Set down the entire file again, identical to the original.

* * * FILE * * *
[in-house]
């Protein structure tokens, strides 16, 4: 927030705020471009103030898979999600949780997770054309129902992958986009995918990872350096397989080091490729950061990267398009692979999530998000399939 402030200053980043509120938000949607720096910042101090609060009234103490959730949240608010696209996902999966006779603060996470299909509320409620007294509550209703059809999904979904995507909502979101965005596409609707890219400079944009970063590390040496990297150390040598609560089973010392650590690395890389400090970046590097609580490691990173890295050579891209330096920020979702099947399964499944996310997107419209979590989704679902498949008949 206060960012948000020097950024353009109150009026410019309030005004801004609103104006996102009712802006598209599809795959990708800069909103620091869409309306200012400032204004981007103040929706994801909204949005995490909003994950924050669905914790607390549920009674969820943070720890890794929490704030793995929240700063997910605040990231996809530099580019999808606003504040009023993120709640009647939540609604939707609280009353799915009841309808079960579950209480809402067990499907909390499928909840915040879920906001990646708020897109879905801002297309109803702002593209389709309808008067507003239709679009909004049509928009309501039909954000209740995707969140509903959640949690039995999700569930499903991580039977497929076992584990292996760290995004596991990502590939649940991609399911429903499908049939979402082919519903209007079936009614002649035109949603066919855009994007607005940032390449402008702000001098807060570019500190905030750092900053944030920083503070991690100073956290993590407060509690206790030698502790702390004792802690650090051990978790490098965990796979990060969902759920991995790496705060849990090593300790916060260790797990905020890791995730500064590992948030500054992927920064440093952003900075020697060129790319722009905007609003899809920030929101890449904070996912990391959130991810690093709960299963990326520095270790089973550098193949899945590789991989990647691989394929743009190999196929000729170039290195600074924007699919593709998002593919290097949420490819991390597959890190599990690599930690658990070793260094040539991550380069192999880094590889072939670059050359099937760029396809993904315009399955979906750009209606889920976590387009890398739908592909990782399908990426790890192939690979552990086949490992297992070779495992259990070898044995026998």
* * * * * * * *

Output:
[in-house]
């Protein structure tokens, strides 16, 4: 927030705020471009103030898979999600949780997770054309129902992958986009995918990872350096397989080091490729950061990267398009692979999530998000399939 402030200053980043509120938000949607720096910042101090609060009234103490959730949240608010696209996902999966006779603060996470299909509320409620007294509550209703059809999904979904995507909502979101965005596409609707890219400079944009970063590390040496990297150390040598609560089973010392650590690395890389400090970046590097609580490691990173890295050579891209330096920020979702099947399964499944996310997107419209979590989704679902498949008949 206060960012948000020097950024353009109150009026410019309030005004801004609103104006996102009712802006598209599809795959990708800069909103620091869409309306200012400032204004981007103040929706994801909204949005995490909003994950924050669905914790607390549920009674969820943070720890890794929490704030793995929240700063997910605040990231996809530099580019999808606003504040009023993120709640009647939540609604939707609280009353799915009841309808079960579950209480809402067990499907909390499928909840915040879920906001990646708020897109879905801002297309109803702002593209389709309808008067507003239709679009909004049509928009309501039909954000209740995707969140509903959640949690039995999700569930499903991580039977497929076992584990292996760290995004596991990502590939649940991609399911429903499908049939979402082919519903209007079936009614002649035109949603066919855009994007607005940032390449402008702000001098807060570019500190905030750092900053944030920083503070991690100073956290993590407060509690206790030698502790702390004792802690650090051990978790490098965990796979990060969902759920991995790496705060849990090593300790916060260790797990905020890791995730500064590992948030500054992927920064440093952003900075020697060129790319722009905007609003899809920030929101890449904070996912990391959130991810690093709960299963990326520095270790089973550098193949899945590789991989990647691989394929743009190999196929000729170039290195600074924007699919593709998002593919290097949420490819991390597959890190599990690599930690658990070793260094040539991550380069192999880094590889072939670059050359099937760029396809993904315009399955979906750009209606889920976590387009890398739908592909990782399908990426790890192939690979552990086949490992297992070779495992259990070898044995026998």